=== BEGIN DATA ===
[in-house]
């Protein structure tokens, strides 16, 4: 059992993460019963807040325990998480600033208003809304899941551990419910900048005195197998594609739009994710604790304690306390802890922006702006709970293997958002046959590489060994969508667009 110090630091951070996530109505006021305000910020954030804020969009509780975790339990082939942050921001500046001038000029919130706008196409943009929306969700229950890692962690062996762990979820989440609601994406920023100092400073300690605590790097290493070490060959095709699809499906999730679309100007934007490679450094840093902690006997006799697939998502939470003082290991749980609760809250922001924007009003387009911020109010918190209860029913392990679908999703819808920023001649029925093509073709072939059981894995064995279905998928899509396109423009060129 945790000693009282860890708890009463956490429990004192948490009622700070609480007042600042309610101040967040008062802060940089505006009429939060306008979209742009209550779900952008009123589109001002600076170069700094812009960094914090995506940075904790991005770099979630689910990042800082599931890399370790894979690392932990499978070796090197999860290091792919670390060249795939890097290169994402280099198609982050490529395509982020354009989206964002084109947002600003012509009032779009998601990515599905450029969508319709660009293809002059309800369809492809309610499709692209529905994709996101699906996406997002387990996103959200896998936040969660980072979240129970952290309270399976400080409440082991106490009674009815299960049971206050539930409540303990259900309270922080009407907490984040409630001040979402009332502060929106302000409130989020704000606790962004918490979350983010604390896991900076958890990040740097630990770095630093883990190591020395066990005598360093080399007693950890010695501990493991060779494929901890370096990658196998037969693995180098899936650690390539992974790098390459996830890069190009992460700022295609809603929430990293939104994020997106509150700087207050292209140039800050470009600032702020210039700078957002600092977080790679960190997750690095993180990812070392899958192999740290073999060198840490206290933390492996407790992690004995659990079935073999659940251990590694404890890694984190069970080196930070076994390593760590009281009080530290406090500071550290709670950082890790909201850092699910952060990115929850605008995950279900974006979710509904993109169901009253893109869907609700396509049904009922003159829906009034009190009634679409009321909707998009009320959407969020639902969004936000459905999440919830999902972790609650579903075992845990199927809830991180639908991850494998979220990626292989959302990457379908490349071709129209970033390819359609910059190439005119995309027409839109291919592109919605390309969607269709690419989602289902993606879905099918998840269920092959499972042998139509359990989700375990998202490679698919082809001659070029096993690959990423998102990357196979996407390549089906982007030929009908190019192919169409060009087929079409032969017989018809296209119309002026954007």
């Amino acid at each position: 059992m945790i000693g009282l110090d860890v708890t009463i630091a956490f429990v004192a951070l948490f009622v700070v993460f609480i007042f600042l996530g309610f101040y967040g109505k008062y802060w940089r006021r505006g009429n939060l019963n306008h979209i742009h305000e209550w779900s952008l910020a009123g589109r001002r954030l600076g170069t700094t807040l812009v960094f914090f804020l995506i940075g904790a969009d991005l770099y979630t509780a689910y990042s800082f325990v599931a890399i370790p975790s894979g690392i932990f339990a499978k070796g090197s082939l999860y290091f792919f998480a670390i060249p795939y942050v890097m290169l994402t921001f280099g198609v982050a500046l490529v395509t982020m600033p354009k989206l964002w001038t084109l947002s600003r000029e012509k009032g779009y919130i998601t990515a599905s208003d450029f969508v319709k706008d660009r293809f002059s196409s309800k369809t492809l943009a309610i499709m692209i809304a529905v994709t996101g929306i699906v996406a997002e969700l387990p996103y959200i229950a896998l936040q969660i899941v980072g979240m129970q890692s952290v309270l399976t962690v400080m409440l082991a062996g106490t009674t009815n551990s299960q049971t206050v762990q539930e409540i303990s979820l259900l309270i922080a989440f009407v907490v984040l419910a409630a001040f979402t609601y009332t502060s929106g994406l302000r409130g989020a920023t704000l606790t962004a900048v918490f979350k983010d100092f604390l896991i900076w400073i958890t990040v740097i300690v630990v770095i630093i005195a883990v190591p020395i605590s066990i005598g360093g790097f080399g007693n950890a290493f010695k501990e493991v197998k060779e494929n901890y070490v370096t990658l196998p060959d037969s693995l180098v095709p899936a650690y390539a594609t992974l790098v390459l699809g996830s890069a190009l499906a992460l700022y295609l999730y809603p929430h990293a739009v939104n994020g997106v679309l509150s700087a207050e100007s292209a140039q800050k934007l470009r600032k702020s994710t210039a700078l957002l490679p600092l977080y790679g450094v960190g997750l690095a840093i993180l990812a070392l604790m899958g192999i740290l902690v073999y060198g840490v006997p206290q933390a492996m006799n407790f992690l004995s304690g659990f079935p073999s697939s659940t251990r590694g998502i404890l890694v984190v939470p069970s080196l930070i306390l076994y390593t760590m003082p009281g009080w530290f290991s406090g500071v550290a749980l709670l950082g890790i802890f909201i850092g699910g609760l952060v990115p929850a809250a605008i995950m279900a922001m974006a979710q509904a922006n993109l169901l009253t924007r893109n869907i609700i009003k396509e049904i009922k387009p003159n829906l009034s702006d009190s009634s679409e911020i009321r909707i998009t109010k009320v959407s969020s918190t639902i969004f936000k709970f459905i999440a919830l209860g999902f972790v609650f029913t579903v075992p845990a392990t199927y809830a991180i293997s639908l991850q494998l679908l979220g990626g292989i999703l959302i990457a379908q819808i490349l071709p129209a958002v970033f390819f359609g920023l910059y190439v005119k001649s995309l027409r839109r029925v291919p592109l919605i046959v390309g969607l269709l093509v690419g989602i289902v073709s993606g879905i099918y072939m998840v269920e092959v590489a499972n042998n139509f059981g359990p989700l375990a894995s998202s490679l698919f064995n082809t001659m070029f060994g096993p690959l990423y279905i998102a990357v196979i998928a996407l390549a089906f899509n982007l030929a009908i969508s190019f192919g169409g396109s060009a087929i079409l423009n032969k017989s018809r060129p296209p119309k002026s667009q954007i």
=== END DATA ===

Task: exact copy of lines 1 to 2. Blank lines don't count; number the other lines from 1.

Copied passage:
[in-house]
């Protein structure tokens, strides 16, 4: 059992993460019963807040325990998480600033208003809304899941551990419910900048005195197998594609739009994710604790304690306390802890922006702006709970293997958002046959590489060994969508667009 110090630091951070996530109505006021305000910020954030804020969009509780975790339990082939942050921001500046001038000029919130706008196409943009929306969700229950890692962690062996762990979820989440609601994406920023100092400073300690605590790097290493070490060959095709699809499906999730679309100007934007490679450094840093902690006997006799697939998502939470003082290991749980609760809250922001924007009003387009911020109010918190209860029913392990679908999703819808920023001649029925093509073709072939059981894995064995279905998928899509396109423009060129 945790000693009282860890708890009463956490429990004192948490009622700070609480007042600042309610101040967040008062802060940089505006009429939060306008979209742009209550779900952008009123589109001002600076170069700094812009960094914090995506940075904790991005770099979630689910990042800082599931890399370790894979690392932990499978070796090197999860290091792919670390060249795939890097290169994402280099198609982050490529395509982020354009989206964002084109947002600003012509009032779009998601990515599905450029969508319709660009293809002059309800369809492809309610499709692209529905994709996101699906996406997002387990996103959200896998936040969660980072979240129970952290309270399976400080409440082991106490009674009815299960049971206050539930409540303990259900309270922080009407907490984040409630001040979402009332502060929106302000409130989020704000606790962004918490979350983010604390896991900076958890990040740097630990770095630093883990190591020395066990005598360093080399007693950890010695501990493991060779494929901890370096990658196998037969693995180098899936650690390539992974790098390459996830890069190009992460700022295609809603929430990293939104994020997106509150700087207050292209140039800050470009600032702020210039700078957002600092977080790679960190997750690095993180990812070392899958192999740290073999060198840490206290933390492996407790992690004995659990079935073999659940251990590694404890890694984190069970080196930070076994390593760590009281009080530290406090500071550290709670950082890790909201850092699910952060990115929850605008995950279900974006979710509904993109169901009253893109869907609700396509049904009922003159829906009034009190009634679409009321909707998009009320959407969020639902969004936000459905999440919830999902972790609650579903075992845990199927809830991180639908991850494998979220990626292989959302990457379908490349071709129209970033390819359609910059190439005119995309027409839109291919592109919605390309969607269709690419989602289902993606879905099918998840269920092959499972042998139509359990989700375990998202490679698919082809001659070029096993690959990423998102990357196979996407390549089906982007030929009908190019192919169409060009087929079409032969017989018809296209119309002026954007």